A Broadway actress, documentary filmmaker and DC comic artist are among this year’s recipients. They were selected by fellow disabled artists from a pool of about 60 nominees.
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Nasreen Alkhateeb, a filmmaker who has documented Kamala Harris on the campaign trail; Antoine Hunter, also known as Purple Fire Crow, a Deaf, Indigenous choreographer whose work has been performed around the world; and Tee Franklin, who is writing new Harley Quinn comics for DC, are among the second class of disability futures fellows, the Ford and Andrew W. Mellon Foundations announced on Wednesday.
The fellowship provides 20 disabled U.S. artists, filmmakers and journalists with unrestricted $50,000 grants administered by the arts funding group United States Artists. They are chosen by peer advisers who are themselves disabled artists. The fellowship supports people at all stages of their careers, and the class includes emerging and established artists.
One grant recipient, Corbett Joan O’Toole, 70, an activist and historian who was featured in the Oscar-nominated documentary “Crip Camp,” said, “I’m really shocked.”
“I do a lot of good work, but it’s not necessarily the prominent stuff,” she said. “It’s networking, providing resources for people, filling in the gaps.”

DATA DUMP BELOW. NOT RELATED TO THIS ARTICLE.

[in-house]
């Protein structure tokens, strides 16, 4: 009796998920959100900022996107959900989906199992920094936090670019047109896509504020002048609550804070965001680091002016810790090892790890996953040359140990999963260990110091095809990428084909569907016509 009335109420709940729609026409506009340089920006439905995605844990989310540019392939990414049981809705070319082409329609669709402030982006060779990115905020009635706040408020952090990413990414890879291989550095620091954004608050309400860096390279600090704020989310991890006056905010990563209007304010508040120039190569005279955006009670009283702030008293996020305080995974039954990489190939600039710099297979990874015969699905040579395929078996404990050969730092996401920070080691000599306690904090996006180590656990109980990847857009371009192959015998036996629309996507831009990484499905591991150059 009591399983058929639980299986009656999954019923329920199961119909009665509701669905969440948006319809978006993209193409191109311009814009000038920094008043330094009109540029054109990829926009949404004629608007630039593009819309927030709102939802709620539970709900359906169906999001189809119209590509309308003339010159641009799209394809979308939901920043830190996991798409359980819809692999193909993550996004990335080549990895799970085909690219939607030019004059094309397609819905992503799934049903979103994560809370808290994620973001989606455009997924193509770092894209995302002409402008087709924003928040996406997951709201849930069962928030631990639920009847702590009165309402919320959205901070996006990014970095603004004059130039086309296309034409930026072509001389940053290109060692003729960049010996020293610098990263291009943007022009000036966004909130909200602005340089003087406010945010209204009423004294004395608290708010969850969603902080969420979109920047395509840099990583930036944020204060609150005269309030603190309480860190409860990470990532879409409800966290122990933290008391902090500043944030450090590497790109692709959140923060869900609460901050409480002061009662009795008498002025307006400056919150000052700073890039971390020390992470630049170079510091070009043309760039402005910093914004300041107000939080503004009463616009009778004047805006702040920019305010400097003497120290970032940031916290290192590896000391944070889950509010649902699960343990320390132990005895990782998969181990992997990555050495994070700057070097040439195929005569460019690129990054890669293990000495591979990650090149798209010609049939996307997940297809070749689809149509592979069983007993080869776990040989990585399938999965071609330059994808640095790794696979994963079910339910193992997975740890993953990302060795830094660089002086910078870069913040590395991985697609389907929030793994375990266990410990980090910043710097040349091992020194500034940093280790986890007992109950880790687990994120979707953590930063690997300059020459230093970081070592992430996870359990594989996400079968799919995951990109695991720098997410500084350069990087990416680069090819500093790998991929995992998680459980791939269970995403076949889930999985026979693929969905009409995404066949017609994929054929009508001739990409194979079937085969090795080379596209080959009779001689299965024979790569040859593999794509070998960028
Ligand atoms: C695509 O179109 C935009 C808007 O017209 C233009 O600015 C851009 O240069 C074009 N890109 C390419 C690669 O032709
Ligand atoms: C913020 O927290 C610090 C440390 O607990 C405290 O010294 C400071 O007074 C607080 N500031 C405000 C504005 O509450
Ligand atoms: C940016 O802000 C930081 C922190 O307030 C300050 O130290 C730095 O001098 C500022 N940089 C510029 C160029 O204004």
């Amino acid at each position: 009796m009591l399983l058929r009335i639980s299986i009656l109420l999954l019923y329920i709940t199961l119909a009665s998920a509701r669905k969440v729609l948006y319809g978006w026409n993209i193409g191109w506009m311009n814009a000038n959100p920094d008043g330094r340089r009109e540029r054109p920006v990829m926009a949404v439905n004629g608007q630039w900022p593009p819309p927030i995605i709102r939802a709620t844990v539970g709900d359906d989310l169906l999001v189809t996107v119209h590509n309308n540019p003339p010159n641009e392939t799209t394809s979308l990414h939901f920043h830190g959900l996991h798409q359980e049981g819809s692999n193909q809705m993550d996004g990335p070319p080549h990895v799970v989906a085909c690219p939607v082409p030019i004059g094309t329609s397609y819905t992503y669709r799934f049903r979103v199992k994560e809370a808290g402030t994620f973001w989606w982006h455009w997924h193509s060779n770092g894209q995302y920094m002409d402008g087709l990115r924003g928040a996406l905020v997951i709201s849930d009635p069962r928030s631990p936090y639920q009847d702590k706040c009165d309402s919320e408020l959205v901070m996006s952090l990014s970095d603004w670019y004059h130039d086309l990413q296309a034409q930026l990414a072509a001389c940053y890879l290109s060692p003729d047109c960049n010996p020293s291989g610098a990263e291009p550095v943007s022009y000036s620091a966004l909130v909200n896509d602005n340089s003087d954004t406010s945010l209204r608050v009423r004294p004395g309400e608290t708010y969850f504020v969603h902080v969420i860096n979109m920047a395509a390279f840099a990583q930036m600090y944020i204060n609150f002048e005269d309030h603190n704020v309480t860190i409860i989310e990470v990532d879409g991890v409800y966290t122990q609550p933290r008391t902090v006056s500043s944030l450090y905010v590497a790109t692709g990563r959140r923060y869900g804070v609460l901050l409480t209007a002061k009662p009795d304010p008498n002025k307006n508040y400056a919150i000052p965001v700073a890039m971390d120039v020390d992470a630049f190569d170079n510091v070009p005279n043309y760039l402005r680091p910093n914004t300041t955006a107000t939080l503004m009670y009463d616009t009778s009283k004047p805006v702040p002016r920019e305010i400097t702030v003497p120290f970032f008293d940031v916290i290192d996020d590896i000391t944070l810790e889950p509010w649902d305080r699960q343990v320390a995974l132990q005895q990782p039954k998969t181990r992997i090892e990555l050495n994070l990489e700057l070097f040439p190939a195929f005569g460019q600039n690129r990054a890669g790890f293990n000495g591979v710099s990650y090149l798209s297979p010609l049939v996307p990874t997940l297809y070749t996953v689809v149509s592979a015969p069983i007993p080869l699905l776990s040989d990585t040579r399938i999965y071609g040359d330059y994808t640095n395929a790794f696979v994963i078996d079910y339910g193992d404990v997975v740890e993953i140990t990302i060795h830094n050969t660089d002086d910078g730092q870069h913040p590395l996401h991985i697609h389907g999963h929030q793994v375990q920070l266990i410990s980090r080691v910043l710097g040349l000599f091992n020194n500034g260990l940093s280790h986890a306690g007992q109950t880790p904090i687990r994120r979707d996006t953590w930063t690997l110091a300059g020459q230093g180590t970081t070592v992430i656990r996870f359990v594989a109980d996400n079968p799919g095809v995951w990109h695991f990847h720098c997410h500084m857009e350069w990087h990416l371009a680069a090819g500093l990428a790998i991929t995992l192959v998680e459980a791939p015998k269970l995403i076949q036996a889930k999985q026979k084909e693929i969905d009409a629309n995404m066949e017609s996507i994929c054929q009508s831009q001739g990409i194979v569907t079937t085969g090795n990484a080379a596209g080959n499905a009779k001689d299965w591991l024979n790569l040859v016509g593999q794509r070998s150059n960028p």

This is the second class of fellows in the program, which was established in 2020 as part of an effort to increase the visibility and elevate the voices of disabled artists. Originally conceived as an 18-month initiative, the foundations announced last year that they would commit an additional $5 million to support the program through 2025.
About one in four adults in the United States has a disability, according to the Centers for Disease Control and Prevention.
Dickie Hearts, a Deaf, gay and BIPOC actor and filmmaker known for his recurring role in Netflix’s San Francisco-set series “Tales of the City,” said he hoped to use the funding to produce a live version of an original concept musical in American Sign Language that he had directed remotely on Zoom during the pandemic.
“I would love to see more deaf people behind the scenes, as well as onscreen,” he said in a video interview this week, which was conducted with the assistance of an ASL interpreter. “I want to see more creative executives, deaf directors,” executive producers and writers.
The grants offer flexible compensation options. The money can be distributed in a lump sum, in payments or even be deferred, depending on what works best for the artist.
Also among the recipients are Alexandria Wailes, a deaf actor who recently portrayed the Lady in Purple in the Broadway revival of Ntozake Shange’s choreopoem “For Colored Girls Who Have Considered Suicide/When the Rainbow Is Enuf”; JJJJJerome Ellis, a composer and poet who has a stutter (the reason for the repeated J’s in his name) and produces work about stuttering and Blackness; and Wendy Lu, a journalist and disability rights advocate who was recently hired as an editor by The New York Times.
“I’m working on a book that’s coming out next year, playing concerts again, dancing more — it’s so exciting to be back working live,” said Ellis, 33, who about a year and a half ago moved back to Virginia, where he grew up, from New York.
The inaugural class of fellows included the choreographer Alice Sheppard, the filmmaker Jim LeBrecht and the journalist Alice Wong.
The Ford and Mellon Foundations are planning to invite people in the philanthropy and cultural sectors to learn from fellows and disability arts leaders at a symposium in New York in 2025, and fellows will be invited to a networking retreat in 2024.